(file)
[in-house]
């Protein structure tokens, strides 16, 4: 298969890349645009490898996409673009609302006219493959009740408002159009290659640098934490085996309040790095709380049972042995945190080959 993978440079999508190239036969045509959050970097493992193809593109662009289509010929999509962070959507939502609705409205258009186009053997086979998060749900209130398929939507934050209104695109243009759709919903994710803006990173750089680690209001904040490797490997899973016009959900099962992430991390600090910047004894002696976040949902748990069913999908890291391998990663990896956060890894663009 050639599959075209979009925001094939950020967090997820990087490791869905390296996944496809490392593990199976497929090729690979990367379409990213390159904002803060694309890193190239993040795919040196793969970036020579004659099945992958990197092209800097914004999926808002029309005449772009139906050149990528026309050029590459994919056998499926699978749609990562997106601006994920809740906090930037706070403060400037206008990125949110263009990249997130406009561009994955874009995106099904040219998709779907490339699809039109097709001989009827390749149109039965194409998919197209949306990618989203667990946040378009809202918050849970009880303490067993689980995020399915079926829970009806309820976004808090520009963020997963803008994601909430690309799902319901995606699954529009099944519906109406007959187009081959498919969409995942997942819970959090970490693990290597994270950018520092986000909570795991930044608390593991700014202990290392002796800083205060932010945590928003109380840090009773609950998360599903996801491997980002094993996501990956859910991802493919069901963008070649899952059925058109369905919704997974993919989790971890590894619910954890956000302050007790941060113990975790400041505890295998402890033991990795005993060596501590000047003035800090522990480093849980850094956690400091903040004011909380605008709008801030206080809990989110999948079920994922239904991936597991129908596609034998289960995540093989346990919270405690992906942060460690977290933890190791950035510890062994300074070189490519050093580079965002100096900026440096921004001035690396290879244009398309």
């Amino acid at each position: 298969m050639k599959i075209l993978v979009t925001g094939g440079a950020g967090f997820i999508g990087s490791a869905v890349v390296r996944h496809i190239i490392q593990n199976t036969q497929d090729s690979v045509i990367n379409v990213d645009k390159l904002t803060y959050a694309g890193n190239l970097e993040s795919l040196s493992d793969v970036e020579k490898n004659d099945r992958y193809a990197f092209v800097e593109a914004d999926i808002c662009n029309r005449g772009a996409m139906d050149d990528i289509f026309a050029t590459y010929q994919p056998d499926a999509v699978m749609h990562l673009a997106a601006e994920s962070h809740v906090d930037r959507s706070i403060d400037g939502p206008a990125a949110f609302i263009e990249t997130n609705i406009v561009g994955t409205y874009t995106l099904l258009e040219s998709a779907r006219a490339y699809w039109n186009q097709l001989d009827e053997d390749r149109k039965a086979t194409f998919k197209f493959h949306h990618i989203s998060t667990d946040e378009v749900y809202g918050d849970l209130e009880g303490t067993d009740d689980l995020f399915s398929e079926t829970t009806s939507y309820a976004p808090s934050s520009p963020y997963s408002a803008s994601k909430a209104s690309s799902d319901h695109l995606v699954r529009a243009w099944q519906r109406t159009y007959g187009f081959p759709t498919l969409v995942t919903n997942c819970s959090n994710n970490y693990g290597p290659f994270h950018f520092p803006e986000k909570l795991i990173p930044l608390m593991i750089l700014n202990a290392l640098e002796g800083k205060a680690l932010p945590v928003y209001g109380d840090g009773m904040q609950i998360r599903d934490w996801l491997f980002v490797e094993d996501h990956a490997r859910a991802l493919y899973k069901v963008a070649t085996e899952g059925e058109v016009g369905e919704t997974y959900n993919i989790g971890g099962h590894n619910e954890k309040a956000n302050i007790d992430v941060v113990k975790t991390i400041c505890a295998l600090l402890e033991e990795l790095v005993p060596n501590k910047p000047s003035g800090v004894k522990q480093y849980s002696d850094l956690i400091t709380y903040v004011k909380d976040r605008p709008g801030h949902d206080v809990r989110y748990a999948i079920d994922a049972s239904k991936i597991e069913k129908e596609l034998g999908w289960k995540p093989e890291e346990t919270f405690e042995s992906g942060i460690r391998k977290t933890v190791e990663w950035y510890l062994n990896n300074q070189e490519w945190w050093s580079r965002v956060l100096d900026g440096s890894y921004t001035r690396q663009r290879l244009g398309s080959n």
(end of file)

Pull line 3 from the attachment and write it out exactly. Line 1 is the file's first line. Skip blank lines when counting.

């Amino acid at each position: 298969m050639k599959i075209l993978v979009t925001g094939g440079a950020g967090f997820i999508g990087s490791a869905v890349v390296r996944h496809i190239i490392q593990n199976t036969q497929d090729s690979v045509i990367n379409v990213d645009k390159l904002t803060y959050a694309g890193n190239l970097e993040s795919l040196s493992d793969v970036e020579k490898n004659d099945r992958y193809a990197f092209v800097e593109a914004d999926i808002c662009n029309r005449g772009a996409m139906d050149d990528i289509f026309a050029t590459y010929q994919p056998d499926a999509v699978m749609h990562l673009a997106a601006e994920s962070h809740v906090d930037r959507s706070i403060d400037g939502p206008a990125a949110f609302i263009e990249t997130n609705i406009v561009g994955t409205y874009t995106l099904l258009e040219s998709a779907r006219a490339y699809w039109n186009q097709l001989d009827e053997d390749r149109k039965a086979t194409f998919k197209f493959h949306h990618i989203s998060t667990d946040e378009v749900y809202g918050d849970l209130e009880g303490t067993d009740d689980l995020f399915s398929e079926t829970t009806s939507y309820a976004p808090s934050s520009p963020y997963s408002a803008s994601k909430a209104s690309s799902d319901h695109l995606v699954r529009a243009w099944q519906r109406t159009y007959g187009f081959p759709t498919l969409v995942t919903n997942c819970s959090n994710n970490y693990g290597p290659f994270h950018f520092p803006e986000k909570l795991i990173p930044l608390m593991i750089l700014n202990a290392l640098e002796g800083k205060a680690l932010p945590v928003y209001g109380d840090g009773m904040q609950i998360r599903d934490w996801l491997f980002v490797e094993d996501h990956a490997r859910a991802l493919y899973k069901v963008a070649t085996e899952g059925e058109v016009g369905e919704t997974y959900n993919i989790g971890g099962h590894n619910e954890k309040a956000n302050i007790d992430v941060v113990k975790t991390i400041c505890a295998l600090l402890e033991e990795l790095v005993p060596n501590k910047p000047s003035g800090v004894k522990q480093y849980s002696d850094l956690i400091t709380y903040v004011k909380d976040r605008p709008g801030h949902d206080v809990r989110y748990a999948i079920d994922a049972s239904k991936i597991e069913k129908e596609l034998g999908w289960k995540p093989e890291e346990t919270f405690e042995s992906g942060i460690r391998k977290t933890v190791e990663w950035y510890l062994n990896n300074q070189e490519w945190w050093s580079r965002v956060l100096d900026g440096s890894y921004t001035r690396q663009r290879l244009g398309s080959n």